My friend Hayley posted a link to this article by Patrick Armshaw. He makes the excellent point that Workfare is bringing the substitution effect into play- paid workers are being substituted for JSA claimants. Why would companies pay employees when the unemployed can work for free while the tax payer funds their benefits?

By joxin

This effect is likely to be hidden however, as rather than stopping hiring, companies are likely just to offer fewer hours to their current staff. While critics of TESCO etc. might be labeled job snobs the main problem with this type of work isn’t the status it’s the insecurity. Zero-hours contracts, where the employer has the power to offer however many hours they wish each week, are not going to allow people to provide for their families, but do make it easy for them to cut back on paid staff when free labour is available. The evidence is that underemployment is increasing rapidly- people want more hours but employers are not offering them. Instead of supporting people in this situation the government has responded by cutting their tax credits.

According to the Guardian -DC Property Maintenance takes job seekers on unpaid for four weeks and sometimes they extend it if they “really want to employ them but it is not the right time.” WTF does that mean?? Could they not just keep their details on file and give them a ring when there’s a vacancy? Instead they just string the job seekers along with the hope of a job at “the right time”- when the moon aligns with Venus I assume. Not that they should be taking on jobseekers without any job prospects in the first place.

The point of this “work experience” is debatable. I hate the patronising suggestion that the large majority of JSA recipients really need to learn what it’s like to work 40 hours a week and how to get up on a morning. Employed people, if you lost your job tomorrow how long would it take you to forget what it’s like to work full time? 3 months? 6 months? I thought not.

I think the main reason this kind of policy gains popular support is that many tax payers don’t like the idea (painted by certain politicians and sectors of the press) that claimants are enjoying their hard earned money without having to work for it. So my suggestion is, that if people have to work for their benefits, they should get the minimum wage. At £ 6.08 per hour anyone over 25 would be able to work up to 11 hours on £67.50 per week JSA. A 21 year old getting £53.45 would only be able to work just under 9 hours but 18-20 year olds on the lower minimum wage of £4.98 would be back up to nearly 11 hours. (Age discrimination anyone?)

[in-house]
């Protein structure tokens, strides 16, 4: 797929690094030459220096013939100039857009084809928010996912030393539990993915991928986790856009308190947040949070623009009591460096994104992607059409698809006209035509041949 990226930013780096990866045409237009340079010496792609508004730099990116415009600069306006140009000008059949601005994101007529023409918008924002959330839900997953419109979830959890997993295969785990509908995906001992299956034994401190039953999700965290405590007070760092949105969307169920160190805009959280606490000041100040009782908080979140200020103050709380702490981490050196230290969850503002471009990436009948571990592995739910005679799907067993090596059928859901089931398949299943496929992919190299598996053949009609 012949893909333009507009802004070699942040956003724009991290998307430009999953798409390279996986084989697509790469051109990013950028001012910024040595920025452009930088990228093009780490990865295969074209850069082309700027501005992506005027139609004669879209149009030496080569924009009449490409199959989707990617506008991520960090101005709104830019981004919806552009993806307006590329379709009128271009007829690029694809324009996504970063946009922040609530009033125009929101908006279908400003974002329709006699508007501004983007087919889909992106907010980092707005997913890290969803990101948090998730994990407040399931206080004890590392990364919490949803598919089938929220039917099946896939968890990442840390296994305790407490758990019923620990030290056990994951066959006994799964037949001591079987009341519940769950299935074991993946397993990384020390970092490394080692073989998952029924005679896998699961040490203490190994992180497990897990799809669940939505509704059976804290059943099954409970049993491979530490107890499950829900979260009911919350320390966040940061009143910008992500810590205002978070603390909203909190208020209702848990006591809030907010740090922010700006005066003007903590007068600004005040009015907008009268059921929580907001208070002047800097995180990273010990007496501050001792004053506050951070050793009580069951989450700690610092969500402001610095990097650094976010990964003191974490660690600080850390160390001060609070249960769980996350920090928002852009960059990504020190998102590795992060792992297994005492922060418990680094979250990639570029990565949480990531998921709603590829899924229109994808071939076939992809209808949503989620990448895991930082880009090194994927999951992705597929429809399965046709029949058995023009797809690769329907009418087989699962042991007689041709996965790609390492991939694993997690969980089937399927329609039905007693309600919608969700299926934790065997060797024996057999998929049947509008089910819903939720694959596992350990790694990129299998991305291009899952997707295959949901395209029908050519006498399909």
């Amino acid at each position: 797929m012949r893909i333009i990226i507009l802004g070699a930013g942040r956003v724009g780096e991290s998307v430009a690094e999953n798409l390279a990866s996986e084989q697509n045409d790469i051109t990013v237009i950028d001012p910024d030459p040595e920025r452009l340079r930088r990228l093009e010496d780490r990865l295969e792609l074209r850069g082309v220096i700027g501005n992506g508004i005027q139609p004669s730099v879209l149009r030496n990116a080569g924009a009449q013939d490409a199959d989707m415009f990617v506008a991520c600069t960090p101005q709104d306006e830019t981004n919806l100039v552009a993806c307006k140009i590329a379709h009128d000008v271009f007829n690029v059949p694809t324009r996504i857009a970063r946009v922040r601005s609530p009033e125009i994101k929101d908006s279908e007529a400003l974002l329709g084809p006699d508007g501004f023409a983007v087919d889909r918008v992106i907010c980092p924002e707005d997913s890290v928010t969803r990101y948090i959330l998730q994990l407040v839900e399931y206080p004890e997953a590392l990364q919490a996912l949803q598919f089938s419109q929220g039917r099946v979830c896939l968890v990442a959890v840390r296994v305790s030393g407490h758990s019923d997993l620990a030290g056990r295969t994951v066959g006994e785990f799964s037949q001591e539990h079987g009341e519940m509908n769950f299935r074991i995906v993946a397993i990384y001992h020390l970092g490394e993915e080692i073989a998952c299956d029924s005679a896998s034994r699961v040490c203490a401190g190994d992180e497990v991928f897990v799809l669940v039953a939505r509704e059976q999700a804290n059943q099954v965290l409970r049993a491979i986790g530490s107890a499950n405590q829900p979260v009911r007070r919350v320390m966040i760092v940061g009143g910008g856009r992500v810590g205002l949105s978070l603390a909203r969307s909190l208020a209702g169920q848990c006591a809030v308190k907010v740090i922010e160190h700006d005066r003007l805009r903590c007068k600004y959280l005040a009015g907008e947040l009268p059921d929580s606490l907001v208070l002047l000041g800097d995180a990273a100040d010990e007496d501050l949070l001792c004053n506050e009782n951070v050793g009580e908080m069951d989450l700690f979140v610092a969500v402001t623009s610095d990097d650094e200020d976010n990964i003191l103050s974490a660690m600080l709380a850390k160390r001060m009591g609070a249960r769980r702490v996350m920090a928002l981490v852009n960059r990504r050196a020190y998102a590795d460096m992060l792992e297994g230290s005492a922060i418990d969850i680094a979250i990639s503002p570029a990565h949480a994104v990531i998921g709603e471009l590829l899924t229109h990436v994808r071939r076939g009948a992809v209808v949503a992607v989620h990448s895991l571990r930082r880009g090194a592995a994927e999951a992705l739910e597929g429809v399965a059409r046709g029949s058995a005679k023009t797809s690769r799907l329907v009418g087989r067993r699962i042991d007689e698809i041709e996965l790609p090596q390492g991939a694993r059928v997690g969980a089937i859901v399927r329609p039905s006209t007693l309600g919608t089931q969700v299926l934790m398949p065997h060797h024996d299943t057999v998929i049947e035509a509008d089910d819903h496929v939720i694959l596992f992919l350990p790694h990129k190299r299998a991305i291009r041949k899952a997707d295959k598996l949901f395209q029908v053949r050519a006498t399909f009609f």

This would hopefully limit the substitution effect and reinforce the link between work and pay. Of course what we really need is more jobs…


The news about A4e will come as no surprise to careers professionals. Paying companies lots of money as an incentive to get people into work is not going to solve unemployment. Some business people will get rich. Short term wins will be prioritised over long term change and figures will be massaged as much as possible. And if they still miss their targets then perhaps we ought to realise that a better solution would be:

1. Jobs! (secure jobs with flexibility and decent pay)

2. Careers advisers who do good work because they are qualified professionals who actually care not because of targets and incentives.

3. Support for people to retrain and gain long term careers rather forcing them into temporary jobs and zero hours contracts.

This article in the Guardian somewhat concerned me.  Apparently some work programme asked a charity to provide a whole team of volunteers to help unemployed people with CVs.

My worry is that volunteers and volunteering are becoming commodified. Companies should’t be trying to make money out of volunteers and they shouldn’t be used to replace paid workers.

A lot of people volunteer in order to put something back into society. They help others and all they get is a nice warm glow! Then some volunteering is used partly to gain experience to help with getting into a particular career or progressing up the ladder.

Edinburgh Graduands

The growing trend however is that volunteering has become a necessary step to get any job. Unpaid internships are the thing for graduates. At best they are a way  for companies to get away without paying trainees with a paid job at the end and at worst there isn’t even a hope of a paid position.

Unemployed people face working for their benefits. Apparently 30 hours will “be enough to familiarise the unemployed with the world of work.” Now, to me, one of the key things about the “world of work” is getting paid! Bringing home an actual wage is part of what gives people pride in their work. If these people are working- pay them minimum wage.

With 2.57 million unemployed and only 462,000 vacancies there just isn’t a job for everyone. Those long term unemployed people will often find themselves bottom of the heap and being able to say they’ve been forced to work for free for a few weeks isn’t really going to improve their prospects.

Imagine you’re a teacher in some weird version of the 11 plus system. There are 5 places in the grammar school for your class of 25. Some of the kids in your class are a bit lazy so the headteacher says you have to make them all work harder- they should all be going to the grammar school! So you give them all the cane and  test results improve across the board. However there are still only 5 places in the grammar school!

There are not enough jobs and eventually people are going to get sick of volunteering without any hope of paid work.